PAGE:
The Southwestern Historical Quarterly, Volume 44, July 1940 - April, 1941 Page: 36
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Southwestern Historical Quarterly
claimed for the Grangers that they were successful in any of
their undertakings at cooperative manufacturing.
In 1875, Master Lang, acting upon the instructions of the
State Grange, endeavored to cope with the marketing prob-
lems of the Patrons by appointing John M. Crockett of Gal-
vestion as purchasing agent and G. A. Forsgard of Houston as
marketing agent. This system, however, did not prove com-
pletely satisfactory. When Patrons applied the Rochdale plan to
cooperative stores, they found a more effective scheme to elim-
inate the middlemen. Stores established on the Rochdale plan
secured charters from the state. The stockholders elected a
president, a board of directors, a treasurer, a secretary, and
a business manager. The net profits of all the business trans-
acted, after paying all the expenses of management, were dis-
posed of at the semi-annual meetings of the board of directors:
shareholders received ten per cent interest per annum on paid-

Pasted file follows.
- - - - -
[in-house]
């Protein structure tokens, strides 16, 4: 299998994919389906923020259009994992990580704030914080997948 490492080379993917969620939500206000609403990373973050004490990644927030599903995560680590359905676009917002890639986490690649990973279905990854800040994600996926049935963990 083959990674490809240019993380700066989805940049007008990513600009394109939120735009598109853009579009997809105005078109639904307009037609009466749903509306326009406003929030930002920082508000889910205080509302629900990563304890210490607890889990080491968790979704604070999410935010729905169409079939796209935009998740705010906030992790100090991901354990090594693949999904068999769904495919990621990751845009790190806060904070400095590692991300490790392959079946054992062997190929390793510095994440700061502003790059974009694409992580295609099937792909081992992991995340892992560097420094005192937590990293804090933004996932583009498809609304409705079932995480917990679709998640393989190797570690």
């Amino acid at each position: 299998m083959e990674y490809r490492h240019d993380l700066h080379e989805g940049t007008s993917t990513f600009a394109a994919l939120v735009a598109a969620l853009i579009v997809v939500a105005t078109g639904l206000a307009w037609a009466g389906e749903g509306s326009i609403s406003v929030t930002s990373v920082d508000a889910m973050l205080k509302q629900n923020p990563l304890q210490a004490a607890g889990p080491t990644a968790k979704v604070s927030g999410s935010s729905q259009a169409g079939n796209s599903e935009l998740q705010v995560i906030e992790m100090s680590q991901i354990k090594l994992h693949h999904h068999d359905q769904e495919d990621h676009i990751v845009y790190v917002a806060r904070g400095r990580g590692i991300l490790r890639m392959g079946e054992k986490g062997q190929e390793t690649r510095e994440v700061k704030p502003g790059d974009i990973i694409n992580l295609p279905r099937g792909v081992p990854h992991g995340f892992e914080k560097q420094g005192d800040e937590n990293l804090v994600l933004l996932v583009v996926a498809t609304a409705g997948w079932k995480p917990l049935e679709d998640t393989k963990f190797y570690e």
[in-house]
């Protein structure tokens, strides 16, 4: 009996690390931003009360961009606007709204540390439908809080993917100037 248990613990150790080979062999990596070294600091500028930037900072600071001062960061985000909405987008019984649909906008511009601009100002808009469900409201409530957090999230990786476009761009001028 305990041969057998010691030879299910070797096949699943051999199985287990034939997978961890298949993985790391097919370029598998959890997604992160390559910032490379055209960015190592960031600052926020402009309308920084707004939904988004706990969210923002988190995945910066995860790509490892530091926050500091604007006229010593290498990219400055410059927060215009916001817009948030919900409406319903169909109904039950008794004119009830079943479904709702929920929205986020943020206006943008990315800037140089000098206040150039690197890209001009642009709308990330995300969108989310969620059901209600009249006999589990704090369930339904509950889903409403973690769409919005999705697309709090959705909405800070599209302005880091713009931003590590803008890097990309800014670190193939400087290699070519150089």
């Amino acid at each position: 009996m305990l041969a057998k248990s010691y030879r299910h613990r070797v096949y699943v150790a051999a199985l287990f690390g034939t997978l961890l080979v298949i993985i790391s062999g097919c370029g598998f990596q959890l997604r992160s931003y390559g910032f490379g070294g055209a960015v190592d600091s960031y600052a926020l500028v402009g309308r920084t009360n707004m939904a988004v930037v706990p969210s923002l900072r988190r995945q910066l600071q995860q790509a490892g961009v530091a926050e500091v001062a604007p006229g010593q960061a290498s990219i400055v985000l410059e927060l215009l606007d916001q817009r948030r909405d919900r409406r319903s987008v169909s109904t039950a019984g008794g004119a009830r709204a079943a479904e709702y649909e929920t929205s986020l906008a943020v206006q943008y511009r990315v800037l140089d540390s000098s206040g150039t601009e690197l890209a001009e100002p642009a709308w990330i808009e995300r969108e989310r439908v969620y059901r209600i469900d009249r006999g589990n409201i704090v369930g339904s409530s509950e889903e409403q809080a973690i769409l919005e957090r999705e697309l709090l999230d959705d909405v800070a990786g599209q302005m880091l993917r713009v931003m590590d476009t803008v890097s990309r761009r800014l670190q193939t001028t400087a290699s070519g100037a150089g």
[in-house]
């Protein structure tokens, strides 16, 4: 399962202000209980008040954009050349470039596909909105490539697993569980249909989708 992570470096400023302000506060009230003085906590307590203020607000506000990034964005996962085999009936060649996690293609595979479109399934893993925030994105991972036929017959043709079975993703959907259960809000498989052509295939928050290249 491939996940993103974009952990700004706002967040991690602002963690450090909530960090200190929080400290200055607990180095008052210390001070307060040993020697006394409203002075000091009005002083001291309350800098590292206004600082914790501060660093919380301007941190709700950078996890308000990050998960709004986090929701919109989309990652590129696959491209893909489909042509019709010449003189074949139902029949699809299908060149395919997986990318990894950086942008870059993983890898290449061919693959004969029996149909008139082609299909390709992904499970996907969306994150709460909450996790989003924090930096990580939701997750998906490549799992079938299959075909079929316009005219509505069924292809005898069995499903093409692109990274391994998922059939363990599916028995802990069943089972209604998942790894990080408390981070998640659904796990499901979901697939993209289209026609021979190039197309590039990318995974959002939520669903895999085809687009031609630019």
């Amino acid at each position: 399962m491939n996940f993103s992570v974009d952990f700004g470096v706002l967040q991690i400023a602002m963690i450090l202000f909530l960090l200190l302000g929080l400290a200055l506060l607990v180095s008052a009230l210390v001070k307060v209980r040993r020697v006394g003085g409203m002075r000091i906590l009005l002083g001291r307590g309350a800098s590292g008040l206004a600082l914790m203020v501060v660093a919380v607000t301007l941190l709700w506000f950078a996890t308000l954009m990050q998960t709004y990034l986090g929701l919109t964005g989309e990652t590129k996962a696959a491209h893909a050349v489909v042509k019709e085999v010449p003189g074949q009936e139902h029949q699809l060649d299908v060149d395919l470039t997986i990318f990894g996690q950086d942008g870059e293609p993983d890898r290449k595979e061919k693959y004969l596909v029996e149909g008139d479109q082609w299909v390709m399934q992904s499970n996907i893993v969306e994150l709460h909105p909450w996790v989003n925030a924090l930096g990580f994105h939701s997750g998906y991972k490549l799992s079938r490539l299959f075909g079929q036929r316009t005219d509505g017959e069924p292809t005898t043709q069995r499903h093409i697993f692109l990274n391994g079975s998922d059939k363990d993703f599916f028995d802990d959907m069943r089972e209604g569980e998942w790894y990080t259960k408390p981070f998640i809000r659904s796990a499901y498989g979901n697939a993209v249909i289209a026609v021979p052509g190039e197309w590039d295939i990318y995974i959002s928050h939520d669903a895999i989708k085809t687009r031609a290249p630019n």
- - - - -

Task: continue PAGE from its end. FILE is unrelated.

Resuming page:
up stock, the remaining net profits were divided pro rata among
the stockholders and Patrons not stockholders, based upon the
amount of business that they had contributed; stockholders
received back the full amount of profit made on the business
that they had contributed, Patrons not stockholders received
one-half. Profits arising from the sales furnished by non-Pa-
trons, and one-half of the profits on that of Patrons not share-
holders, was divided annually pro rata among the stockholders
based upon the number of paid-up shares. The prices of goods
at cooperative stores were usually the same as those charged
by other business houses in the same area. With each purchase
a Patron received a small certificate entitling him to the profit
made on the article that he bought. According to the Rochdale
Plan business was to be on a purely cash basis. By the middle
of 1875 there were approximately 1,000 local Granges and prob-
ably more than twenty cooperative stores.
As a whole the Patrons were successful with their stores.
Each year, even during the panic of 1878 and 1879, the out-
look appeared brighter until the early eighties. Some of the
associations increased their stock as much as 400 per cent within
South Carolina, and Georgia were being successfully operated at this time.
At Cuero, Texas, C. L. Stadtler and Co. operated such a mill profitably.
Another mill at Tyler and the woolen mills of New Braunfels were also
in successful operation. Patrons of Husbandry, June 18, 1881.
'oProceedings of Texas State Grange, 1875, p. 29; 1878, pp. 23-24.
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Texas State Historical Association. The Southwestern Historical Quarterly, Volume 44, July 1940 - April, 1941, periodical, 1941; Austin, Texas. (texashistory.unt.edu/ark:/67531/metapth146052/m1/44/: accessed October 18, 2017), University of North Texas Libraries, The Portal to Texas History, texashistory.unt.edu; crediting Texas State Historical Association.